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11:32 PM, Saturday July 23rd 2022

Hi NOW_ITS_ORANGE! I'll be reviewing your homework. Let's see:

Organic Forms with Contour Curves: First of all, it was supposed to be two pages with contour curves, not ellipses, so there's that. A lot of the sausages are well done, but some of them are bigger on one side or the other. Try to think of them as two spheres joined by a tube, nothing more than that.

As for your curves, it would've been great to see more degree change, as they describe how the form is turning in 3D space. Also, some of the curves are asymmetrical in their degree: one end has a bigger degree than the other in the same curve. Be very careful when you're drawing the curves, ghost them thoroughly and try to visualize them before making the actual marks.

Insect Drawings: First of all, the lineweight: it is excessive. Apply it only on the sections that intersect each other to clarify what's on top of what; do that only when it's needed and with subtlety. I know it's tempting to apply it indiscriminately, but the end result is a very messy drawing.

I really appreciate the effort you went through, drawing even the informal demos. But the moment you start drawing other insects (without a previous demo) the cracks start to show. Some things are pretty good, like the construction of the legs on some of them, and the base construction is there most of the time. But most of the time once you have that initial construction, you draw all the other forms on top, without making them interact at all with your initial construction.

This is not helped at all by the fact that you're drawing extremely small for what's required. Sometimes you have so little space that it is impossible to construct anything. The first and third page are the best here, but even there, it's just too small to work on what you have to work. And even then, you have issues like constructing shells without acknowledging the natural curve of the forms underneath; drawing flat legs instead of constructing sausages on which you add forms later; not drawing through the legs on the background and forms in general; and the linework making all the drawings look really sketchy and messy.

They look visually good a lot of the times, but remember that we're not here to draw pretty drawings: we're here to learn about constructional drawing, using these drawings as a tool to do so.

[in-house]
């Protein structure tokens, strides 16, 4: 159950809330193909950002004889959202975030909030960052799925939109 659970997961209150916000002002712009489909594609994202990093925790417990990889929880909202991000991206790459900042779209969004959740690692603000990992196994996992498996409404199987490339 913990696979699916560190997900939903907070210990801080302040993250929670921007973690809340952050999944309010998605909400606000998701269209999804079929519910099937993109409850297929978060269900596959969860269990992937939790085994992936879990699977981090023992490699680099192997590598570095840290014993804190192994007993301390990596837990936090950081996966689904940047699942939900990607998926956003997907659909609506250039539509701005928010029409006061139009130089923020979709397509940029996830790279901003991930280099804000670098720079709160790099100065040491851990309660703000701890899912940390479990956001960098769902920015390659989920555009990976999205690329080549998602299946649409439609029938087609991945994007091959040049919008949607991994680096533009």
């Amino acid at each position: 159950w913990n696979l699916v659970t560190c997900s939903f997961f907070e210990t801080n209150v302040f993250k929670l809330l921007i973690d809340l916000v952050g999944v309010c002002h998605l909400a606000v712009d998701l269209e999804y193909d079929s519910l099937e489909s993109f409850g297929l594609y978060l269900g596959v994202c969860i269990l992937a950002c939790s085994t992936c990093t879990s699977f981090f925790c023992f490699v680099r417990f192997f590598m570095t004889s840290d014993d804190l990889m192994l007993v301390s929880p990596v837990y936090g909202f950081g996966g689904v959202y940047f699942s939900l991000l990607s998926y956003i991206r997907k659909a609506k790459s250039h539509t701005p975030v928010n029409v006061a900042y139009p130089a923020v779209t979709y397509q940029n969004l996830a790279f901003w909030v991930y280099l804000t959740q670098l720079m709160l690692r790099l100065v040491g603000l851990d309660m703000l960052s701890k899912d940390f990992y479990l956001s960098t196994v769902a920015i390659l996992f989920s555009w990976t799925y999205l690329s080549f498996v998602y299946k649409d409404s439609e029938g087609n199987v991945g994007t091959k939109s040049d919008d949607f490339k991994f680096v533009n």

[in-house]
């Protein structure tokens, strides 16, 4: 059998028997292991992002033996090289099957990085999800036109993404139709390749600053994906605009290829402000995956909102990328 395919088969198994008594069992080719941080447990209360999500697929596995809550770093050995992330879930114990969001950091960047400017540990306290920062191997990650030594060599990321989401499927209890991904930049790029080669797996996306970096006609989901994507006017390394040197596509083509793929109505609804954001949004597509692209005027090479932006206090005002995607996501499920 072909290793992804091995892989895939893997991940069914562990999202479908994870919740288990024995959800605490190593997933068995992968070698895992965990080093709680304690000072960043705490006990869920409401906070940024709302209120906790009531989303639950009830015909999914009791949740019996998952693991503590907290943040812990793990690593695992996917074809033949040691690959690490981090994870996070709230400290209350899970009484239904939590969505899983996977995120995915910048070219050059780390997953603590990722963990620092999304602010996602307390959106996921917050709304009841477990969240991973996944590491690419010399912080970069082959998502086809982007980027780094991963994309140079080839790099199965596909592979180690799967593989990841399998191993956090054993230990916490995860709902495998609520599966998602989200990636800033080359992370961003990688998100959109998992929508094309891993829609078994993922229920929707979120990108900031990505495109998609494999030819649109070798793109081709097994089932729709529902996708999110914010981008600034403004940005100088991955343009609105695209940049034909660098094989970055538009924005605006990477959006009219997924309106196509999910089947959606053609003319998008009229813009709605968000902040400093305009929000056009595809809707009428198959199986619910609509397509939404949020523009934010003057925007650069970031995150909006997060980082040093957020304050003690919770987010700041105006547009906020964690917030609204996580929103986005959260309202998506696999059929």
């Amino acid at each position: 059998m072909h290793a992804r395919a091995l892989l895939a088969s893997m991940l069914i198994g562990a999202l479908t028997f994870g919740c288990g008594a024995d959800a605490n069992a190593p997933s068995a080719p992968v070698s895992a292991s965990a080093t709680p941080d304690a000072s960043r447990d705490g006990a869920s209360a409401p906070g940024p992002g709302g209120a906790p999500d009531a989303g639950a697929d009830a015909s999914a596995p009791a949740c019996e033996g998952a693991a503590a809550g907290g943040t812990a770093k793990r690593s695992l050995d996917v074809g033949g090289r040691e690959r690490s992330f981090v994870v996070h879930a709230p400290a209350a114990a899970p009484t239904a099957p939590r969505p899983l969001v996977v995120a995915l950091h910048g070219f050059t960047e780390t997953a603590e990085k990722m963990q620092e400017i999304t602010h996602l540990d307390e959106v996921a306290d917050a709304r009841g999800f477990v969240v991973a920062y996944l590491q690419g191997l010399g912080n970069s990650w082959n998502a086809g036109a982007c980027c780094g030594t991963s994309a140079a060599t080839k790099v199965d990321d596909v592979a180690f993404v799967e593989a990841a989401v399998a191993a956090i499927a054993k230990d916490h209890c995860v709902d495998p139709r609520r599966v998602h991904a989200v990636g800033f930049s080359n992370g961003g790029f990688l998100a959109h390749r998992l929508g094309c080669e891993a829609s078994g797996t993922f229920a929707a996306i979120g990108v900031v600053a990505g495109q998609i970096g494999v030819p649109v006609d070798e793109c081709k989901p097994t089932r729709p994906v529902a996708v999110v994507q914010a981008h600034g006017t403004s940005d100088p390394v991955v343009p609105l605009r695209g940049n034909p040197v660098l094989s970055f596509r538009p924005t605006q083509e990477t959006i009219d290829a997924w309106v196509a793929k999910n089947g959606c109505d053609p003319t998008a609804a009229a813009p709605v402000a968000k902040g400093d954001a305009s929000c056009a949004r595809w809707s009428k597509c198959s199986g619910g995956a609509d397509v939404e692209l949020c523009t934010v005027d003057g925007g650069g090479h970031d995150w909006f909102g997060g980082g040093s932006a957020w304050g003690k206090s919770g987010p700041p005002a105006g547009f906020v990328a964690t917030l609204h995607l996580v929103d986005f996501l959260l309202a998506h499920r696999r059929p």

I can see that you're putting a lot of effort, but you need to redirect that effort to the things we're actually trying to learn. So, I'll ask for the following:

  • 1: Go back and read again the demos, especially the first two, and the lobster and shrimp ones from the Informal demos. Pay special attention to the way the forms get added onto the initial, simple construction.

  • 2: Make 7 drawings of insects without any detail. Draw big, one insect per page. Add the reference photos to the submission.

Once you're done, submit them here and I'll take a look. Remember to go easy on the lineweight, use confident and fluid lines, draw through all of your forms, and don't hatch the background legs.

Good luck!

Next Steps:

  • 1: Go back and read again the demos, especially the first two, and the lobster and shrimp ones from the Informal demos. Pay special attention to the way the forms get added onto the initial, simple construction.

  • 2: Make 7 drawings of insects without any detail.

  • Draw big, one insect per page. Add the reference photos to the submission.

When finished, reply to this critique with your revisions.
9:04 PM, Tuesday July 26th 2022

Hi, I really appreicate that you took the time to respond and help me out. I tried to fix the issues, mainly the messyness, line weight, and trying to understand the construction of the forms better.

Here is the link: https://imgur.com/a/BB3Mexk

If there is something I am still not understanding, please don't be shy to correct me and assign me more exercises.